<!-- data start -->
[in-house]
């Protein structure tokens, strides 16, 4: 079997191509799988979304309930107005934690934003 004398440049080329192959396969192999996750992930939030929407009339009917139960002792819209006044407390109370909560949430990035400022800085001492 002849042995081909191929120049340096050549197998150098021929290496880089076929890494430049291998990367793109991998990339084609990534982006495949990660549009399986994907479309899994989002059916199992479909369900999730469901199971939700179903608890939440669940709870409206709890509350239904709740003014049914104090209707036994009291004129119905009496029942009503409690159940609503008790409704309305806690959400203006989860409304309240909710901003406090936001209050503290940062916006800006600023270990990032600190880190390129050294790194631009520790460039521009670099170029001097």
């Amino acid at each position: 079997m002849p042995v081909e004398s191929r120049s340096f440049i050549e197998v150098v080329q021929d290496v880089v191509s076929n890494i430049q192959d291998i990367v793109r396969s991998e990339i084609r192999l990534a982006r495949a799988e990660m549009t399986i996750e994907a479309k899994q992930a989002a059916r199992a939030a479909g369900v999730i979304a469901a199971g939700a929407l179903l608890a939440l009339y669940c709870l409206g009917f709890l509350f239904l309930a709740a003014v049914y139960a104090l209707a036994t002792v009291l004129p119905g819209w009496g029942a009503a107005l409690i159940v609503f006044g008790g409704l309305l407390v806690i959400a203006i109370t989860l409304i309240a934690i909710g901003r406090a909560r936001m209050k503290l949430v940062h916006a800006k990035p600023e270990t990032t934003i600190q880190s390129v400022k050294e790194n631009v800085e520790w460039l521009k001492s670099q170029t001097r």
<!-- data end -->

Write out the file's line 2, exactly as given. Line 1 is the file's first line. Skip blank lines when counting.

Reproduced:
């Protein structure tokens, strides 16, 4: 079997191509799988979304309930107005934690934003 004398440049080329192959396969192999996750992930939030929407009339009917139960002792819209006044407390109370909560949430990035400022800085001492 002849042995081909191929120049340096050549197998150098021929290496880089076929890494430049291998990367793109991998990339084609990534982006495949990660549009399986994907479309899994989002059916199992479909369900999730469901199971939700179903608890939440669940709870409206709890509350239904709740003014049914104090209707036994009291004129119905009496029942009503409690159940609503008790409704309305806690959400203006989860409304309240909710901003406090936001209050503290940062916006800006600023270990990032600190880190390129050294790194631009520790460039521009670099170029001097």